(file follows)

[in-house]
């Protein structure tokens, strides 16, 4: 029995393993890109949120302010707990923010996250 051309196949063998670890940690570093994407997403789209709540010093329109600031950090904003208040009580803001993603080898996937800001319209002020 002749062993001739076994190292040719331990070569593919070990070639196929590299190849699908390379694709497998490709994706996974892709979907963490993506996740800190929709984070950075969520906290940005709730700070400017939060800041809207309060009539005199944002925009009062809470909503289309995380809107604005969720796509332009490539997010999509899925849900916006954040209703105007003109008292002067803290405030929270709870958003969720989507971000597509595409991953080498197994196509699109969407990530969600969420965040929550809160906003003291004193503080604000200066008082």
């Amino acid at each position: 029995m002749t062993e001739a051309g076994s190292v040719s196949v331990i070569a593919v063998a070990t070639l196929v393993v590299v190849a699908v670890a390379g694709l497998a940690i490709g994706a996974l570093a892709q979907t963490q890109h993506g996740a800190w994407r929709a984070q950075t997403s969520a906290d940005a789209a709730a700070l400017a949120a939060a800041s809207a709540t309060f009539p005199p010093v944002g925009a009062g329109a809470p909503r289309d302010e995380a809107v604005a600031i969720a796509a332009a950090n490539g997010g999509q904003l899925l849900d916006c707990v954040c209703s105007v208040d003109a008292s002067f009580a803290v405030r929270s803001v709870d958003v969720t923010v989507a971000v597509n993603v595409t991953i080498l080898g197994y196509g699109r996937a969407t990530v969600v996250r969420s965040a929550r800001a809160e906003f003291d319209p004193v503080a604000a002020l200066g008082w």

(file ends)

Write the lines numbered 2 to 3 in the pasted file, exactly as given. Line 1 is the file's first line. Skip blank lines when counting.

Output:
């Protein structure tokens, strides 16, 4: 029995393993890109949120302010707990923010996250 051309196949063998670890940690570093994407997403789209709540010093329109600031950090904003208040009580803001993603080898996937800001319209002020 002749062993001739076994190292040719331990070569593919070990070639196929590299190849699908390379694709497998490709994706996974892709979907963490993506996740800190929709984070950075969520906290940005709730700070400017939060800041809207309060009539005199944002925009009062809470909503289309995380809107604005969720796509332009490539997010999509899925849900916006954040209703105007003109008292002067803290405030929270709870958003969720989507971000597509595409991953080498197994196509699109969407990530969600969420965040929550809160906003003291004193503080604000200066008082």
């Amino acid at each position: 029995m002749t062993e001739a051309g076994s190292v040719s196949v331990i070569a593919v063998a070990t070639l196929v393993v590299v190849a699908v670890a390379g694709l497998a940690i490709g994706a996974l570093a892709q979907t963490q890109h993506g996740a800190w994407r929709a984070q950075t997403s969520a906290d940005a789209a709730a700070l400017a949120a939060a800041s809207a709540t309060f009539p005199p010093v944002g925009a009062g329109a809470p909503r289309d302010e995380a809107v604005a600031i969720a796509a332009a950090n490539g997010g999509q904003l899925l849900d916006c707990v954040c209703s105007v208040d003109a008292s002067f009580a803290v405030r929270s803001v709870d958003v969720t923010v989507a971000v597509n993603v595409t991953i080498l080898g197994y196509g699109r996937a969407t990530v969600v996250r969420s965040a929550r800001a809160e906003f003291d319209p004193v503080a604000a002020l200066g008082w």